Category Archives: Public health agencies
Health Beyond Health Care: RWJF-Sponsored Washington Post Live Event Sparks Conversation on Creating a Culture of Health
“Health Beyond Health Care” was the focus of a Robert Wood Johnson Foundation (RWJF)-sponsored Washington Post Live Forum today that looked at how creative minds in traditionally non-health fields—such as bankers, architects, designers and educators—are working together to build a Culture of Health in the United States.
“No matter where you live and how much money you have, you should have the opportunity to live a Culture of Health,” said RWJF President and CEO Risa Lavizzo-Mourey, MD, MBA.
>>View the full archived live stream of the forum.
Lavizzo-Mourey said RWJF began its work on the concept of a U.S. Culture of Health in 2009, when the foundation’s Commission to Build a Healthier America released a report recommending the concept. Last year, the Commission came together to see what progress had been made. Among the sites embracing the concept is Marvin Gaye Park in Washington, D.C. Once known as “Needle Park,” the community has transformed itself through lighting and landscaping. This was possible “because the community embraced the principles of a Culture of Health and demonstrated how, from the ground up, people partnering can change the nature of their community and make it healthier,” she said.
Pointing to the most recent Commission report, Lavizzo-Mourey said that looking at communities undergoing changes pushed the Commission to conclude that in order to improve health as a nation, we have to change communities—especially low-income communities—so that people can make healthy choices every day. That also means that health care has to connect with non-health care.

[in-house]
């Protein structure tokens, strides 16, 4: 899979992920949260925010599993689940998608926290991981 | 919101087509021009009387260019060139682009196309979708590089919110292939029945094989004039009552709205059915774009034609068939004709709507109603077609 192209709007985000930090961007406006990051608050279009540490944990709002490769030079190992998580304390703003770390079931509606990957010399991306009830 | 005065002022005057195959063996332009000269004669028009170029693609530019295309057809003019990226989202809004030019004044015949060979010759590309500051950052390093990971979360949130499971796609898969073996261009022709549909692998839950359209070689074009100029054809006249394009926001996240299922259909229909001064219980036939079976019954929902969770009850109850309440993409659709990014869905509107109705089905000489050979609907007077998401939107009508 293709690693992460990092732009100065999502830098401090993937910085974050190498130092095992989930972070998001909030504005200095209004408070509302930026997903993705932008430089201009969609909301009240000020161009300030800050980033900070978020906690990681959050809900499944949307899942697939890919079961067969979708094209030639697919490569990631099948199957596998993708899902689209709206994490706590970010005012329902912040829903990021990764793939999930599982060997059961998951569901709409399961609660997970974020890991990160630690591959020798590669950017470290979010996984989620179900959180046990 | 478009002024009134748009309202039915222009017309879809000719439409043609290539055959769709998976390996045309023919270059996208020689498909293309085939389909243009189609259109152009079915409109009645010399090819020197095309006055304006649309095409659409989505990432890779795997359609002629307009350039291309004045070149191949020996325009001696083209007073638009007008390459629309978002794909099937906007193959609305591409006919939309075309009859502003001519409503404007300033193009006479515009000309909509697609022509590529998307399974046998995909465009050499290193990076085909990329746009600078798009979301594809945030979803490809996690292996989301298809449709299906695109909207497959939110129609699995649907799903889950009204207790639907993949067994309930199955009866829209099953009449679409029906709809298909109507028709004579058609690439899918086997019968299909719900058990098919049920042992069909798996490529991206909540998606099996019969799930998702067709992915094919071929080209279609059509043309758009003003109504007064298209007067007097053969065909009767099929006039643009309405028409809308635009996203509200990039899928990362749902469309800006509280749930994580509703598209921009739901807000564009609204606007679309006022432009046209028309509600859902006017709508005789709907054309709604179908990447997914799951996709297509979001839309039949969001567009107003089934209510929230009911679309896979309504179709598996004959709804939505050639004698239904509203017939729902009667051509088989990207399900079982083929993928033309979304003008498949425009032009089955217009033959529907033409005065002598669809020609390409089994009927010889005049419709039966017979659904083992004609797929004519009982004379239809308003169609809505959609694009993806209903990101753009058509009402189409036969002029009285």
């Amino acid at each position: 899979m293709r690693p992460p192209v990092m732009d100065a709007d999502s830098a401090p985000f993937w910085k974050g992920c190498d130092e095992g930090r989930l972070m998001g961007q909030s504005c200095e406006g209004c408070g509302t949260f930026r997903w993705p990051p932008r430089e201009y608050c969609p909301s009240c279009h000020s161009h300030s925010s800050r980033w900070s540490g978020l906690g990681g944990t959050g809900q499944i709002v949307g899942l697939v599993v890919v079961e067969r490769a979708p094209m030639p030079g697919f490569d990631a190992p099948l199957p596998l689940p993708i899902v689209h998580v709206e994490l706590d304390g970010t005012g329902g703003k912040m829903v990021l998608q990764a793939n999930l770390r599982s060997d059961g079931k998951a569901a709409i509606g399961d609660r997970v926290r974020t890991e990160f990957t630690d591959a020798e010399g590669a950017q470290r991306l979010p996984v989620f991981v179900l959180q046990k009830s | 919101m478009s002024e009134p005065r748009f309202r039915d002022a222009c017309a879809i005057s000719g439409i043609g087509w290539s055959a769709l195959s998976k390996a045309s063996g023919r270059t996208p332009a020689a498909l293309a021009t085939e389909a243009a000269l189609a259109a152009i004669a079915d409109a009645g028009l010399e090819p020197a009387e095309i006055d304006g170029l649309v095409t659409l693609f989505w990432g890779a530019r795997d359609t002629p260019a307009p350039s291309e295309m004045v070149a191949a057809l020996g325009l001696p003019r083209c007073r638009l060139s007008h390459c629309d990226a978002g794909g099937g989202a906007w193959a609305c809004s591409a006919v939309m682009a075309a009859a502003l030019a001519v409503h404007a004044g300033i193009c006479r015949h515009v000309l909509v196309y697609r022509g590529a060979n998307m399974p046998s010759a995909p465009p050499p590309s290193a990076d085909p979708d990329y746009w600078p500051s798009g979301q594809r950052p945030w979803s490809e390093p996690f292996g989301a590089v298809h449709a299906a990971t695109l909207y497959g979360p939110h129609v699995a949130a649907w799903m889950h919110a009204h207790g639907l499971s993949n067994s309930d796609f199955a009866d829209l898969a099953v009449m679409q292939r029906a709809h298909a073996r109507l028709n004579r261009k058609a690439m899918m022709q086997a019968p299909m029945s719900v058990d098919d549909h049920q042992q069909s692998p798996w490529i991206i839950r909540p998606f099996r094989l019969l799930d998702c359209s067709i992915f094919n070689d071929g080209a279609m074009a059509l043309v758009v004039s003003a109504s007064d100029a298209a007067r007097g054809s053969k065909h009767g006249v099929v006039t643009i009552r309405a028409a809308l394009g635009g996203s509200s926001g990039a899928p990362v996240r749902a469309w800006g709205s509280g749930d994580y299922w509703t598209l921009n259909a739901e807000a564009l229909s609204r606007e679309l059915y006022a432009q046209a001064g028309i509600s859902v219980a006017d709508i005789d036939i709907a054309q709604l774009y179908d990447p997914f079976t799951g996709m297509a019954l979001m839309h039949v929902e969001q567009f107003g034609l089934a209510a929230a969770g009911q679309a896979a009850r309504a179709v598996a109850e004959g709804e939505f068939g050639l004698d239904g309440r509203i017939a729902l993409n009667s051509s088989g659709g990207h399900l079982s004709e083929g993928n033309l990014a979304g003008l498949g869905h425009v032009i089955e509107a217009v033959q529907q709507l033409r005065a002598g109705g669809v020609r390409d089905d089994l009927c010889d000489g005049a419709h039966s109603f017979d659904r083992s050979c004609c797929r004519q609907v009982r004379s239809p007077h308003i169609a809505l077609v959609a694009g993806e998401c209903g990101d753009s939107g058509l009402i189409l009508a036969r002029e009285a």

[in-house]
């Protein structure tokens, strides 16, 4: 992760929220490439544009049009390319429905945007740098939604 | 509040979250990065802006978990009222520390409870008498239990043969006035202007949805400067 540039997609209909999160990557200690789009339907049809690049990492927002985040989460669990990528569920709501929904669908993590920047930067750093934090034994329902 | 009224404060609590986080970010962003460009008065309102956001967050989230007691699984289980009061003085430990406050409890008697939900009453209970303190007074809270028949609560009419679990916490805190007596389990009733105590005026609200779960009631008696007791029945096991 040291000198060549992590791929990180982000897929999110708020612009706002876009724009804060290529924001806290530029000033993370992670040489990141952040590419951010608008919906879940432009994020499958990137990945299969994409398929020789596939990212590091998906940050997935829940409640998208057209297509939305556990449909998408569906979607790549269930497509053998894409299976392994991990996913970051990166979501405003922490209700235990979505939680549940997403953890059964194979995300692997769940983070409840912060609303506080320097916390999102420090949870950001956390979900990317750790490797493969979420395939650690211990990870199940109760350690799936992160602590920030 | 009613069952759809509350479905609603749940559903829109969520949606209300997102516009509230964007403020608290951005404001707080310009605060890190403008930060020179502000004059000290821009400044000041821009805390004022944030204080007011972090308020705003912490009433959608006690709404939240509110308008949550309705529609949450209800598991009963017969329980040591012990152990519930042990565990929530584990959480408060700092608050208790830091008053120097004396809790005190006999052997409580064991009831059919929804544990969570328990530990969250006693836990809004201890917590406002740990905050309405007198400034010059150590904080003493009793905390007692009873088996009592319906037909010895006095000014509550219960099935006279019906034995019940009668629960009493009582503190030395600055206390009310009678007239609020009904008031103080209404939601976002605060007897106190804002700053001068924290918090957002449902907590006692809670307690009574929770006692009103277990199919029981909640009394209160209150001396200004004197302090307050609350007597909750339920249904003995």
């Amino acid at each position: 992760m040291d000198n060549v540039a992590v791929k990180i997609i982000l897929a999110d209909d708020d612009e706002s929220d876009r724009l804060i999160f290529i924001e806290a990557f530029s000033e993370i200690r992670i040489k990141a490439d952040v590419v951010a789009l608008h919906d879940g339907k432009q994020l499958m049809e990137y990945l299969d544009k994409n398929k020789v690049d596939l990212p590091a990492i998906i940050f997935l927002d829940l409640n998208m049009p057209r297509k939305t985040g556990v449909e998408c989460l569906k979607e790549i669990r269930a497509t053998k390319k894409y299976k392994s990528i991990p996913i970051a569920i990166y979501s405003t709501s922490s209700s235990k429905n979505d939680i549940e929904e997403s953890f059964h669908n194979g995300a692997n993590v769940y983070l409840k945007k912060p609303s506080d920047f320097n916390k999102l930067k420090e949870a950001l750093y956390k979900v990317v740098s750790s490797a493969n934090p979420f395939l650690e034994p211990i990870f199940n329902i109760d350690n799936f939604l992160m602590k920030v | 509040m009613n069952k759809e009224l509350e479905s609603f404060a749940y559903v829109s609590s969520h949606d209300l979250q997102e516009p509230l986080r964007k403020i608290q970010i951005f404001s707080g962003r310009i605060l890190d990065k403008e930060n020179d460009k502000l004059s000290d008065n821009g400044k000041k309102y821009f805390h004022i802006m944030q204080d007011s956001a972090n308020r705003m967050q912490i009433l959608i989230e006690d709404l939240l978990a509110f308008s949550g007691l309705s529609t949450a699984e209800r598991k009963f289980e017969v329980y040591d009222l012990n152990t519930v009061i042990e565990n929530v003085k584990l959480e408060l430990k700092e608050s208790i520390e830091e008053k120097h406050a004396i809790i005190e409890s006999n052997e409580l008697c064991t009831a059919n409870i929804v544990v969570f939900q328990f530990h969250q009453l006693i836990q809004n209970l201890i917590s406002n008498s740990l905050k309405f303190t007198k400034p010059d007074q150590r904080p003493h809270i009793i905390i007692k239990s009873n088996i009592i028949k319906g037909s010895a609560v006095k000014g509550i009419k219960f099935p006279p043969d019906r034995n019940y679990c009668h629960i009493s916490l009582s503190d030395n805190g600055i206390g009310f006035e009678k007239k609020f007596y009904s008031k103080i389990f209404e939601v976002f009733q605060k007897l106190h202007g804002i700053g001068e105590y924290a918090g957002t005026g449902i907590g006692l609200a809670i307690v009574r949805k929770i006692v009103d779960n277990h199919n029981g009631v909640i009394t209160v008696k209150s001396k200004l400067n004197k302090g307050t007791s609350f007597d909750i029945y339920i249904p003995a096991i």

“Each of you,” she told the audience of thought leaders and policy makers, “is uniquely positioned to make changes that can get us to a nationwide Culture of Health.”
The day’s speakers spoke about innovations in their fields that are helping to create local changes in health, and which are often scalable for communities across the country.
“The most successful projects are those that start with bringing communities together to first assess the need, and then prioritize them and move forward with a particular project,” said Sister Susan Vickers, RSM, Vice President of Community Health, Dignity Health, who added that just about all the loans that Dignity Health has made to nonprofits in the community have been repaid.
Why a focus on health? “Health summarized all [of the other factors],” said David J. Erickson, PhD, Director, Center for Community Development Investments, Federal Reserve Bank of San Francisco. “The best predictor for future health for a third grader is whether they are reading on a grade level. Community development is big, but not big enough, and the medical system is not big enough either. We need to start aligning all of these sectors so we’re all working in the same direction to turn these neighborhoods around.” [Editor’s Note: Read a previous NewPublicHealth Q&A with Erickson.]
“We have to treat health as a national treasure—a natural resource—and put it up on the level of the seriousness of the economy,” said Rear Adm. Boris D. Lushniak, Acting U.S. Surgeon General. “The economy doesn’t do anything without a healthy people.”
Recovery after a disaster can take years or even decades—but what most people don’t realize is that recovery starts even before the disaster occurs. Resilience is about how quickly a community bounces back to where they were before a public health emergency—and only a healthy community can do that effectively.
NewPublicHealth recently spoke with Alonzo Plough, PhD, MPH, Vice President, Research-Evaluation-Learning and Chief Science Officer at the Robert Wood Johnson Foundation, about taking steps toward recovery even before a disaster occurs.